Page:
(1841—1917) diplomatist and proconsul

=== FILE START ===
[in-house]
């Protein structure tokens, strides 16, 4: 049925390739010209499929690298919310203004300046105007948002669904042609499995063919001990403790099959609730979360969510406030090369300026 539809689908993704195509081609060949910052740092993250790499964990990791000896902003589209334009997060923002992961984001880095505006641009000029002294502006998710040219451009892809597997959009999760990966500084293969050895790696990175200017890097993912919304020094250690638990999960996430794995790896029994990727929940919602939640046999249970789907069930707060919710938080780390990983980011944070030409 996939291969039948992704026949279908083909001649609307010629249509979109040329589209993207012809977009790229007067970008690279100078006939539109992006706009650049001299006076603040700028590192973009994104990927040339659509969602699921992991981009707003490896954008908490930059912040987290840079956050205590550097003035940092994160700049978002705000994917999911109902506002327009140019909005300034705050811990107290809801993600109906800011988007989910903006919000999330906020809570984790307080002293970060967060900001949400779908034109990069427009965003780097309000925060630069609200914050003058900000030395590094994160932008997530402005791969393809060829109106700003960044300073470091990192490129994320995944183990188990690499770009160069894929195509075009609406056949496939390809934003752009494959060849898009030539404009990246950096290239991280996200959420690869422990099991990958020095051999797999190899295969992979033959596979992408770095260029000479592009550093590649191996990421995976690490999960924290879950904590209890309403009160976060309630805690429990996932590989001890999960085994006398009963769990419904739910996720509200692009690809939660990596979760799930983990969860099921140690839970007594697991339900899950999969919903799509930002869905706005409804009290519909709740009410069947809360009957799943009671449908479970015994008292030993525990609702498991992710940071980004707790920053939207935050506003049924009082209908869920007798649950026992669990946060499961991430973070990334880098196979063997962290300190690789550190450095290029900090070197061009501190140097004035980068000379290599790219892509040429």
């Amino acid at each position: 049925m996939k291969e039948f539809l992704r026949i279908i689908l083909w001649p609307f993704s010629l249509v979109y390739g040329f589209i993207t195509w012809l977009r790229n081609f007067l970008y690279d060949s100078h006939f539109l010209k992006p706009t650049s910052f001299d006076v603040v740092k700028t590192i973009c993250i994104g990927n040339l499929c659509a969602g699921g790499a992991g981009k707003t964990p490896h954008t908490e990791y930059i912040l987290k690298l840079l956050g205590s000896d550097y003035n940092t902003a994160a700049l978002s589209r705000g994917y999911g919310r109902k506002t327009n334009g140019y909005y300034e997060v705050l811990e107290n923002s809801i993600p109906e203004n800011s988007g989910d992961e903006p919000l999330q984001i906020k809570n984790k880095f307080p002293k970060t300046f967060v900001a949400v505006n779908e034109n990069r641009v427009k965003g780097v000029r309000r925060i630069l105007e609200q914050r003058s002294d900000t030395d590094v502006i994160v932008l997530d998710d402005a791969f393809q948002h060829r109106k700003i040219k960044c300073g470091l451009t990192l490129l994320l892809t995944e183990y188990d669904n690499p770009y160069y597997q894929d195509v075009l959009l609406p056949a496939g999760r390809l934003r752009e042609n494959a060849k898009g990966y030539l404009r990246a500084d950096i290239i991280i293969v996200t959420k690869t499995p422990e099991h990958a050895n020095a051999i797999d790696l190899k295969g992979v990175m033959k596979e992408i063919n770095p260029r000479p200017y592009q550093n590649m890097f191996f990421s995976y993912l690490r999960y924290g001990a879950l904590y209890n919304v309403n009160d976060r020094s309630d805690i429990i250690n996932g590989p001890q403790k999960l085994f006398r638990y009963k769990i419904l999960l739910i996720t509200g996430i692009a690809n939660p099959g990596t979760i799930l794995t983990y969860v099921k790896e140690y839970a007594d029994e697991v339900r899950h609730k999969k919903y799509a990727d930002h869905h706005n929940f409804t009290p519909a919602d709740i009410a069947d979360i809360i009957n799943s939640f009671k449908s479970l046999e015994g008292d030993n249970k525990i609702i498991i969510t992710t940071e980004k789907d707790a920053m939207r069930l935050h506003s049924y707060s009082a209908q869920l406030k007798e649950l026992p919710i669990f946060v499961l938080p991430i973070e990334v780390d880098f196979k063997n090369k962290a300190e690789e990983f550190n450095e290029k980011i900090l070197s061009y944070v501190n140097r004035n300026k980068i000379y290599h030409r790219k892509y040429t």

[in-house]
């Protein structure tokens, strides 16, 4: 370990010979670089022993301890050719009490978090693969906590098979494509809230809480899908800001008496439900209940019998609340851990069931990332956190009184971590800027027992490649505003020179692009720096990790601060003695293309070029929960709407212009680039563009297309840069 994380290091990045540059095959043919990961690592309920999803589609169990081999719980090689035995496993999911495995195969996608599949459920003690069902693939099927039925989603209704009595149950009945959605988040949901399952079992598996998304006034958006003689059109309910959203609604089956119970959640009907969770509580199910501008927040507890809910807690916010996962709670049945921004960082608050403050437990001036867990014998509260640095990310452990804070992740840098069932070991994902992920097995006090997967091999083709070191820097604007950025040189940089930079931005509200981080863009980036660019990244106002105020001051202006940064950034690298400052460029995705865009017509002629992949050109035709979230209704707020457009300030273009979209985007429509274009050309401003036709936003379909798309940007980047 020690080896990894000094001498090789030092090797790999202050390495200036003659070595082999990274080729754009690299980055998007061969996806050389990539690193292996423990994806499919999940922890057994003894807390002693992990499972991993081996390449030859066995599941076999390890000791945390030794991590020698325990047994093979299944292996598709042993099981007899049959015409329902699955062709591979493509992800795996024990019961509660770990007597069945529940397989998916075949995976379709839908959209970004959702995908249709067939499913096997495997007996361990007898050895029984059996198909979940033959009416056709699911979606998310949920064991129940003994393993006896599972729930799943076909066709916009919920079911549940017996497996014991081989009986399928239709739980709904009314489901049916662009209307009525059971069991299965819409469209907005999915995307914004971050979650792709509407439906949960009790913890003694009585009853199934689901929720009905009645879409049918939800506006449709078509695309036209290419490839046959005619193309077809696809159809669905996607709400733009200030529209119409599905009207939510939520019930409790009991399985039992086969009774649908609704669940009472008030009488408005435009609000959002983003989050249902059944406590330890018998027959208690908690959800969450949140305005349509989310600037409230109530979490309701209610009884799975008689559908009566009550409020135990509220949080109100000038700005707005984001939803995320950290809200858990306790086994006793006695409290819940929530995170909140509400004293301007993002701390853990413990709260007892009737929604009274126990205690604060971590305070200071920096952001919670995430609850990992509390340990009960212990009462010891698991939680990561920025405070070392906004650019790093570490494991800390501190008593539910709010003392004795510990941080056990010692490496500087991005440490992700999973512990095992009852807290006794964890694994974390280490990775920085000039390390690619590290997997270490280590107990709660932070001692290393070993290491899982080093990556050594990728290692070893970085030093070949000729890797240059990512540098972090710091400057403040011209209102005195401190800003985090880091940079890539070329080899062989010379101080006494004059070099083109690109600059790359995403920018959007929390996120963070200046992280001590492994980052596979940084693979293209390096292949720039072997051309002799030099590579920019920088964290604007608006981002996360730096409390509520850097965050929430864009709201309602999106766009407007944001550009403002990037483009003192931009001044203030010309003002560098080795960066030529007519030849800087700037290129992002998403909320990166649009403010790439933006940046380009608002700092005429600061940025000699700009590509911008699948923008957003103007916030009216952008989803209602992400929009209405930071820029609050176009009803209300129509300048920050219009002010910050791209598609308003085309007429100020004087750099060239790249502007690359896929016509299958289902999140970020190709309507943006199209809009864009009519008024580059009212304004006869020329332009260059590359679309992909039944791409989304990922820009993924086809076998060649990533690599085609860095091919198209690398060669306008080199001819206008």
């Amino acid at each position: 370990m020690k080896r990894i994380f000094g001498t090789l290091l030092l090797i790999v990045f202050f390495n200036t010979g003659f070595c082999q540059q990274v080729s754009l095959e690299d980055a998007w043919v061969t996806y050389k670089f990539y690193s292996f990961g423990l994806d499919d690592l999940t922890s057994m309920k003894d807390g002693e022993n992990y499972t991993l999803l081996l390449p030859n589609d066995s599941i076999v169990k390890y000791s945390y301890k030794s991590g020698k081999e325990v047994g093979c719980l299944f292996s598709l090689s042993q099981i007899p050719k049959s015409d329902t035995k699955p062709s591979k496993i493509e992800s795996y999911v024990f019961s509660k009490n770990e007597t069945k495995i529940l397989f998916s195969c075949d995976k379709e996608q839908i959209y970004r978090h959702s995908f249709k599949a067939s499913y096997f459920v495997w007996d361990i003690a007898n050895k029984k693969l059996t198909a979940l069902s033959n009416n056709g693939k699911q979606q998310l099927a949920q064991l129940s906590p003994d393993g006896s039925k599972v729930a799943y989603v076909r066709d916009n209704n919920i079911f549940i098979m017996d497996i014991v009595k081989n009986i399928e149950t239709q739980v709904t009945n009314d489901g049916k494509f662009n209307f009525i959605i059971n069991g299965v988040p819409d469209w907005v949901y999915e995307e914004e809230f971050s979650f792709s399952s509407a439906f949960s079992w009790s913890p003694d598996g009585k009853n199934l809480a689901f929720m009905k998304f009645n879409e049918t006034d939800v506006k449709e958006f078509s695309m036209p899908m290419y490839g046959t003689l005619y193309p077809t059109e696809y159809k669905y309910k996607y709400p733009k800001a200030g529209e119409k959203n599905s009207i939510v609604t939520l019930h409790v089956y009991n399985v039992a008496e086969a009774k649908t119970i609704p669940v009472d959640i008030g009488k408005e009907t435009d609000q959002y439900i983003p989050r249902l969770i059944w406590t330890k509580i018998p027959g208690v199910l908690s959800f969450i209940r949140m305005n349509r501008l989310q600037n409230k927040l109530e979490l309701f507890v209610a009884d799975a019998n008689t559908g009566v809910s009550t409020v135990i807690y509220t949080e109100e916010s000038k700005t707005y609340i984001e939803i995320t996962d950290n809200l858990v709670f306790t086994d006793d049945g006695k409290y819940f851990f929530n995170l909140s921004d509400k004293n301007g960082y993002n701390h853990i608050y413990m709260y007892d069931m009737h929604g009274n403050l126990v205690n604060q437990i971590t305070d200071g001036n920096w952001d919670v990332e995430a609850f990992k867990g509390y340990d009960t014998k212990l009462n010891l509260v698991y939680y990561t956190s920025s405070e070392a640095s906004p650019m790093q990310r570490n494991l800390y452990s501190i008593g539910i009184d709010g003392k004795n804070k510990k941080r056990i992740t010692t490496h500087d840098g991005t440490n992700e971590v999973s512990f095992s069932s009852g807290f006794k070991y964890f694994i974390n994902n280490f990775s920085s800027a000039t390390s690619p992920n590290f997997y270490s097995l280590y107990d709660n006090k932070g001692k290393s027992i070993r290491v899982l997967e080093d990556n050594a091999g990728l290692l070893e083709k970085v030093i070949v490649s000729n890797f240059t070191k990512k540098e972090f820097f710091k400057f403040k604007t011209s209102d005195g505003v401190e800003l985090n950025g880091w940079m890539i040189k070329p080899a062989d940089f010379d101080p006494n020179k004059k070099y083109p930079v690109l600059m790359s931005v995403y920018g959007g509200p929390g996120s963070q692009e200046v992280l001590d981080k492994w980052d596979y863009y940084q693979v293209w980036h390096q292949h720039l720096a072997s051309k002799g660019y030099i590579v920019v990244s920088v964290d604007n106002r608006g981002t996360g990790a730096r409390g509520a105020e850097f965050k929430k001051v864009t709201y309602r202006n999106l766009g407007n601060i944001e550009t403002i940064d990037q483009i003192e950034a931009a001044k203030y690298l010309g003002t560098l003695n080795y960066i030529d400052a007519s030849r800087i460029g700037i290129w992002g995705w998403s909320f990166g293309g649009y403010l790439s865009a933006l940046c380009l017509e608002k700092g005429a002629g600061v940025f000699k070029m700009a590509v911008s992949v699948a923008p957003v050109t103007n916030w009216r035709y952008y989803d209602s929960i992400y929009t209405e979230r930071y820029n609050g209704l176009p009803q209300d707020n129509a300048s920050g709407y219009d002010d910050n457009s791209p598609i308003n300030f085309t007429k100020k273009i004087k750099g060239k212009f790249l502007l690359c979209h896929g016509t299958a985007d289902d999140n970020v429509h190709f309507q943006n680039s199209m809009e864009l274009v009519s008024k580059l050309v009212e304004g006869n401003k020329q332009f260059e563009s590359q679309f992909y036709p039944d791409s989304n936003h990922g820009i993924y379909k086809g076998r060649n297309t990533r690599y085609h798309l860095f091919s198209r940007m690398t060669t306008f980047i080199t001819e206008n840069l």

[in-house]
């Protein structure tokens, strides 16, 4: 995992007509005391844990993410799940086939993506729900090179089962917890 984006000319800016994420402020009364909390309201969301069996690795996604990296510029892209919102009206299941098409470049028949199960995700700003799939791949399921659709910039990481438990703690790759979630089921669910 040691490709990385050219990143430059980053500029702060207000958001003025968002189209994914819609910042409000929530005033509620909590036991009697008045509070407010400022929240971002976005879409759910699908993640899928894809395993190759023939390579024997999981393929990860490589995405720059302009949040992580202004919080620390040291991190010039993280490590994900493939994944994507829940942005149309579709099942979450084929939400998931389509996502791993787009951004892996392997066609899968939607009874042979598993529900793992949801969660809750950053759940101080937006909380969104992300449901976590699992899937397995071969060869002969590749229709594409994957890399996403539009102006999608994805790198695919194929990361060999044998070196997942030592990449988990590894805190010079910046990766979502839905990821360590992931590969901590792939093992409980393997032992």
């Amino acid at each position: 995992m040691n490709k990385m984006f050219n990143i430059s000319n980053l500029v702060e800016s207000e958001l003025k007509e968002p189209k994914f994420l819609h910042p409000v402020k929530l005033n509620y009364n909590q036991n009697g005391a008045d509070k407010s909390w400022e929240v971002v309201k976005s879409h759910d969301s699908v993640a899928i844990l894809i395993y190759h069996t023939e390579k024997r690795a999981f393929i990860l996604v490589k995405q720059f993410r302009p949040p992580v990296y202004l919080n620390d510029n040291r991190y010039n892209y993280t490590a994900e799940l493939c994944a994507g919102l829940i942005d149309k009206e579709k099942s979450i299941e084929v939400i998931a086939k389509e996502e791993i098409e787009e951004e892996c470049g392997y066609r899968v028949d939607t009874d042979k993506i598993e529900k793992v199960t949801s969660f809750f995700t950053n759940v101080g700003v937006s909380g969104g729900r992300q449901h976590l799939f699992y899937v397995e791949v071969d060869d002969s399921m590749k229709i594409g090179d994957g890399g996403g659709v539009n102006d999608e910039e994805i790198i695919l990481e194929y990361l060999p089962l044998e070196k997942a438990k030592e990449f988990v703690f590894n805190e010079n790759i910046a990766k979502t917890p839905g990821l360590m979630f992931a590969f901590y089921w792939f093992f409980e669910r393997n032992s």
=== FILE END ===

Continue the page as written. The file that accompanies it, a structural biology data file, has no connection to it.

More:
Proconsul. Baring spent the years 1858–72 in the Royal Artillery and then went to India as private secretary to his cousin, Lord Northbrook, the viceroy. In 1877 he began his life's work when he was sent as commissioner to Egypt to attempt the enormous task of placing its finances on a firm footing. For 30 years he was the effective power in the land, comptroller‐general from 1879 to 1880, consul‐general 1883–1907. Restoration of Egyptian solvency meant withdrawal from the Sudan and Baring acquiesced, with misgivings, in the choice of Gordon to carry out the task, watching helplessly when Gordon was trapped at Khartoum. Not until the 1890s was Kitchener able to restore Egyptian control over the Sudan. Baring, meanwhile, accumulated honours—a barony in 1892, viscountcy in 1899, and earldom in 1901.